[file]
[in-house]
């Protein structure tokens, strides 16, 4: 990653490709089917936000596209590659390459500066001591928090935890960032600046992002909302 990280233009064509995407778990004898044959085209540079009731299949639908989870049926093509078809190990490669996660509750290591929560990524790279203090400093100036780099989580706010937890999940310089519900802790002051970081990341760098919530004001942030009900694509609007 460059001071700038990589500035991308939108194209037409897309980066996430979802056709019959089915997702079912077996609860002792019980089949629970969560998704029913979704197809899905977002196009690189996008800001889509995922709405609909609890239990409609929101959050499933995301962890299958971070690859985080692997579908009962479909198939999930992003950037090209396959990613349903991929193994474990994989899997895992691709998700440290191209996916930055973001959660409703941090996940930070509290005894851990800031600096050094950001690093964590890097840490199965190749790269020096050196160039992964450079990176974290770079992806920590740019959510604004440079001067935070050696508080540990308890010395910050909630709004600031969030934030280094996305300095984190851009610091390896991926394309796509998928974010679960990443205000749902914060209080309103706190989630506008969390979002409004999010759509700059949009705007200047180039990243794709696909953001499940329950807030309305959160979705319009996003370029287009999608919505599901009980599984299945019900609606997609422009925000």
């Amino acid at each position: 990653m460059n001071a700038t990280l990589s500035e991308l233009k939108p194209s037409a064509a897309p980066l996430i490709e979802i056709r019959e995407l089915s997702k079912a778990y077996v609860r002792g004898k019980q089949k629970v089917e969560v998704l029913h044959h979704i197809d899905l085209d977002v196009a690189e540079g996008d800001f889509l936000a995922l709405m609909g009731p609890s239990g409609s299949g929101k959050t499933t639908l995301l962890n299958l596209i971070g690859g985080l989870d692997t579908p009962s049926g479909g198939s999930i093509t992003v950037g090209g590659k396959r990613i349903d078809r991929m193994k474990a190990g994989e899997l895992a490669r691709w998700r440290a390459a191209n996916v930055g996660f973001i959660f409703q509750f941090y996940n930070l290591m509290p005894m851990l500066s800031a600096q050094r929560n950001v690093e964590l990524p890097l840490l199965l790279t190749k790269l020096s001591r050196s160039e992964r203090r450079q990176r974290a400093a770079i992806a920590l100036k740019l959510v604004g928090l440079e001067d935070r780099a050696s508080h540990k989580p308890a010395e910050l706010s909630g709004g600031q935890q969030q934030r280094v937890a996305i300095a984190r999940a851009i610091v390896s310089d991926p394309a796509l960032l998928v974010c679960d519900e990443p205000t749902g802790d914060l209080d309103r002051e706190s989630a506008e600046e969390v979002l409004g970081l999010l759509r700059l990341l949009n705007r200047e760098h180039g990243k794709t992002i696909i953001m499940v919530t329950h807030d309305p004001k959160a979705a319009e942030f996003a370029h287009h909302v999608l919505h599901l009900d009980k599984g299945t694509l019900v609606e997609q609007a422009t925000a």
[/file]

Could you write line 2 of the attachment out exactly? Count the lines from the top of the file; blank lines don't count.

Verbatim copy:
């Protein structure tokens, strides 16, 4: 990653490709089917936000596209590659390459500066001591928090935890960032600046992002909302 990280233009064509995407778990004898044959085209540079009731299949639908989870049926093509078809190990490669996660509750290591929560990524790279203090400093100036780099989580706010937890999940310089519900802790002051970081990341760098919530004001942030009900694509609007 460059001071700038990589500035991308939108194209037409897309980066996430979802056709019959089915997702079912077996609860002792019980089949629970969560998704029913979704197809899905977002196009690189996008800001889509995922709405609909609890239990409609929101959050499933995301962890299958971070690859985080692997579908009962479909198939999930992003950037090209396959990613349903991929193994474990994989899997895992691709998700440290191209996916930055973001959660409703941090996940930070509290005894851990800031600096050094950001690093964590890097840490199965190749790269020096050196160039992964450079990176974290770079992806920590740019959510604004440079001067935070050696508080540990308890010395910050909630709004600031969030934030280094996305300095984190851009610091390896991926394309796509998928974010679960990443205000749902914060209080309103706190989630506008969390979002409004999010759509700059949009705007200047180039990243794709696909953001499940329950807030309305959160979705319009996003370029287009999608919505599901009980599984299945019900609606997609422009925000």